Veteran photographer Donald R. Winslow lays it out clearly in conversation with New York Times blog Lens. Google has impacted his trade in many more ways beyond the siphoning of print and digital newspaper ad revenue.
Winslow, currently the managing editor of content creation for Texas newspaper the Amarillo Globe-News, spoke with the Times just as he was putting to bed the Super Bowl Sunday edition. He says editors today tend to Google their way to a photographer who is already based locally in a city of intended coverage, rather than sending someone out to the destination on assignment. And that, he argues, has had various deeper ramifications:
“It used to be about the vision of the photographer you were sending. It was not a bottom-line decision. It was about the caliber of journalism and the caliber of photography that was being produced. Now, we’re willing to accept whatever we can afford to buy from somebody who’s already there. It’s not about the caliber of the journalism or photography. That’s a bean-counter decision.”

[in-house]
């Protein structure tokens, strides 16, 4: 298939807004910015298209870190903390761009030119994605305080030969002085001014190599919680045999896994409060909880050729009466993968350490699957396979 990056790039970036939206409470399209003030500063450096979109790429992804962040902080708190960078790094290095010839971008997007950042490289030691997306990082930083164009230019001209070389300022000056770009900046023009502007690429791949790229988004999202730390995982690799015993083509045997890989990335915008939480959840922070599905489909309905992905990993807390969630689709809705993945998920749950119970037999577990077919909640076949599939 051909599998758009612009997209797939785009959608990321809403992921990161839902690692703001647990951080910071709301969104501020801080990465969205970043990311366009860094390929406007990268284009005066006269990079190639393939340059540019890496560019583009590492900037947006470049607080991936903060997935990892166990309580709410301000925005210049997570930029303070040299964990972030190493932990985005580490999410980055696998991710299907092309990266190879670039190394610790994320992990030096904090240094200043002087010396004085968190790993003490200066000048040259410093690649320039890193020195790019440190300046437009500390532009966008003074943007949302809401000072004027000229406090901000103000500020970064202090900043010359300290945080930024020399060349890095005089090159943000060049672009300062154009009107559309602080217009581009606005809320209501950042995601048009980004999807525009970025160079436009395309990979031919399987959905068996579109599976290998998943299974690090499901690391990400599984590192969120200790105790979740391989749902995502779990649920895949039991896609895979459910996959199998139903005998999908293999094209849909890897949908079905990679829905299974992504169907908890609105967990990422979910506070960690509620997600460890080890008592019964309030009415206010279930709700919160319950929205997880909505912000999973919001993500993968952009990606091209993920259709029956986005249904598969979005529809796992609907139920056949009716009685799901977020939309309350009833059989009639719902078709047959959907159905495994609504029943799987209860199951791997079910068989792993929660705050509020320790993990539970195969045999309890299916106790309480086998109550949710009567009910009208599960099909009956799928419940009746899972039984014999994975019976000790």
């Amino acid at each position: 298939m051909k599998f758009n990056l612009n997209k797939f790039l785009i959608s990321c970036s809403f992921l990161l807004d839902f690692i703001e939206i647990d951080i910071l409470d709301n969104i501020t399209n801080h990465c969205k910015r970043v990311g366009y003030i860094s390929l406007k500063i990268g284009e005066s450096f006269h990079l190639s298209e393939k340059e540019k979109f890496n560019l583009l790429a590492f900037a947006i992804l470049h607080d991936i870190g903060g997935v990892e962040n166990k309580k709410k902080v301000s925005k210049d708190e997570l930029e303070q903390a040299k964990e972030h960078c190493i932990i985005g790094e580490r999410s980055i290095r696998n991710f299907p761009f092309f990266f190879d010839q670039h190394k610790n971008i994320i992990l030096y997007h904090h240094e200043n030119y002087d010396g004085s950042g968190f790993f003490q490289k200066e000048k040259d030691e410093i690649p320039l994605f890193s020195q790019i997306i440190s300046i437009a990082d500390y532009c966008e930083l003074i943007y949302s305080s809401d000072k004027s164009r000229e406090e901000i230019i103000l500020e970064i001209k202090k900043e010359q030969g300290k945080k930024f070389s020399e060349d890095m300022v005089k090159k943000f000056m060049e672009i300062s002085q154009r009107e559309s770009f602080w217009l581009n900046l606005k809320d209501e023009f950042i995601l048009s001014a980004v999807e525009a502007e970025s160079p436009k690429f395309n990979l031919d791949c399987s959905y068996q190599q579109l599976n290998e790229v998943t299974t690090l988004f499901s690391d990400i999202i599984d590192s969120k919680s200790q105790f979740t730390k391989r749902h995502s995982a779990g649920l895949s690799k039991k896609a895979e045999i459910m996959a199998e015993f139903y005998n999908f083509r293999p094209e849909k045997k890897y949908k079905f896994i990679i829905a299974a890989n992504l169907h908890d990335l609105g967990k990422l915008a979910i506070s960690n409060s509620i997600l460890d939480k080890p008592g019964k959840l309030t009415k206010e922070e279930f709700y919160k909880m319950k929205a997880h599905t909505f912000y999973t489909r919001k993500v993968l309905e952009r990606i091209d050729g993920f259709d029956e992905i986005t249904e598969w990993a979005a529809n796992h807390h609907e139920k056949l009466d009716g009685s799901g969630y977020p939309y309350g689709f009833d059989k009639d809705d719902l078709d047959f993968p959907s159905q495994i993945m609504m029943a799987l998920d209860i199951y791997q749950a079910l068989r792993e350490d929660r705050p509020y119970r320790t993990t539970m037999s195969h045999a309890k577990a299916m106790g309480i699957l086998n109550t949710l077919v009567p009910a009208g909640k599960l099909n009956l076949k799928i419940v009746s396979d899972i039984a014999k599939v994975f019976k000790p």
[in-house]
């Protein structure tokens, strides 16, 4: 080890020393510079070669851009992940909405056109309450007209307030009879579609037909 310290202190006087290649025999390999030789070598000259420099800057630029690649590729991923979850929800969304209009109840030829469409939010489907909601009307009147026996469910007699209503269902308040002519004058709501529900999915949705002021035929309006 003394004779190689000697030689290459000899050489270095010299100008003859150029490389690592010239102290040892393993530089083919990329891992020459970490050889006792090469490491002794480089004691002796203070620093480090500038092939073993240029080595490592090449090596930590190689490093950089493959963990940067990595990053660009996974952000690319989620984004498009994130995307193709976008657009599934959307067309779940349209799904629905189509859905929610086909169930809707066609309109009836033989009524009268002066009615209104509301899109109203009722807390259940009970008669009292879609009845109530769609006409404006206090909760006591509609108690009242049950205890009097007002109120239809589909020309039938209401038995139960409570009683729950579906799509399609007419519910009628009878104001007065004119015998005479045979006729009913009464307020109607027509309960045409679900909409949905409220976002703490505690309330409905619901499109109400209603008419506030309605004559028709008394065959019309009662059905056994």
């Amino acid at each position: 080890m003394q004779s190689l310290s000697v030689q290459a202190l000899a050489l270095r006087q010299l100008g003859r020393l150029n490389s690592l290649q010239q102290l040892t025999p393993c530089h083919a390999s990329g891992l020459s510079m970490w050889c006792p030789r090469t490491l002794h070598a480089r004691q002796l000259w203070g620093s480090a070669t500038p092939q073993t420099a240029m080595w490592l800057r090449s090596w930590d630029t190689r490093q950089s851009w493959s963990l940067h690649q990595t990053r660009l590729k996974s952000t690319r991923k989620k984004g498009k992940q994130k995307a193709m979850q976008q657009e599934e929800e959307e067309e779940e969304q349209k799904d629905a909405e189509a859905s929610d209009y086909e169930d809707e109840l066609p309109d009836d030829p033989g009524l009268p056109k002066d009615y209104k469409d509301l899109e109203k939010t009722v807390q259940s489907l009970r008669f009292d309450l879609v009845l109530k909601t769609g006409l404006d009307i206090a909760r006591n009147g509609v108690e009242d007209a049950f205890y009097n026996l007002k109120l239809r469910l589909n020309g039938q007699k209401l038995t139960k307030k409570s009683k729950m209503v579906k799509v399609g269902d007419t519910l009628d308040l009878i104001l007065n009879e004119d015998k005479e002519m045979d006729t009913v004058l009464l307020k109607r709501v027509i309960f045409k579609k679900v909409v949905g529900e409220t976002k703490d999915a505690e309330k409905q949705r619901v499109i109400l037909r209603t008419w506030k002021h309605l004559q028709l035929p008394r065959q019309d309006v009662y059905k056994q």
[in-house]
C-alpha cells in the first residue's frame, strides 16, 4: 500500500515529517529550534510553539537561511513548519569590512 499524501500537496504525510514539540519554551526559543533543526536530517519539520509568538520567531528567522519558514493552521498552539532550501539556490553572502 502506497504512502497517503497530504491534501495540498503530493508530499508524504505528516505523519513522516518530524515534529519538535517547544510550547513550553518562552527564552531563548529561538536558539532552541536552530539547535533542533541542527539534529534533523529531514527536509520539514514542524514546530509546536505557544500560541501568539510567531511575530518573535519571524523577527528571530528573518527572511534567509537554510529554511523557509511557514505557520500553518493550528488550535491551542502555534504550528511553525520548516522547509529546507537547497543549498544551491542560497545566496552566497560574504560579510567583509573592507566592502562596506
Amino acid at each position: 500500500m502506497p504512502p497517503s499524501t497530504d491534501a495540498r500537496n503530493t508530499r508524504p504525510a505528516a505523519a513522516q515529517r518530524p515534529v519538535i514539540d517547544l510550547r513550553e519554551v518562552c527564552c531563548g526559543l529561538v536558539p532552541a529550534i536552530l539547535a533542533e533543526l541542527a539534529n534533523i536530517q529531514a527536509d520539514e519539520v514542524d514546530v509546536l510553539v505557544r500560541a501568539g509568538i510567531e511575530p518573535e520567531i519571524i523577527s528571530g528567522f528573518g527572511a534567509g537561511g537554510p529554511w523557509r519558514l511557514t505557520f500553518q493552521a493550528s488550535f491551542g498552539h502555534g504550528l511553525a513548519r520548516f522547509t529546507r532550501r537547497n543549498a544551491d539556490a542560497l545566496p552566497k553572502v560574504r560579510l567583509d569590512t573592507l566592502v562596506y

Winslow also points to greedy media-company owners and stockholders. And he notes that for the same base rate, a lot of freelance photographers today are now expected to produce audio, video and slide shows.
There’s a lot to mull over here. Part of what makes the interview so memorable is that Winslow pulls no punches, outlining in detail just how devastating to the profession of photojournalism the last decade and a half have been. At one point, Lens co-editor James Estrin notes, “Well, this is an uplifting interview.” To which Winslow replies, “Well, I’m sorry, did you want me to lie?”
P.S. One of the papers that was combined into what is today the Amarillo Globe-News was a Prohibition publication launched Nov. 4, 1909 by a Baptist deacon.
Update (Feb. 18):
Lens has published a counterpoint Q&A with Times photographer and video journalist Leslye Davis, 26, who, has been with the paper for five years and started out there as an intern. Davis wants to make sure that today’s students of the craft do not get overly discouraged:
“Some of the points in the article were right, but the overall message about the uncertain future of photojournalism was wrong and it spoke more to what photojournalism used to be than of what it’s becoming.”
Feb. 15 front page of Winslow’s newspaper courtesy: newseum.org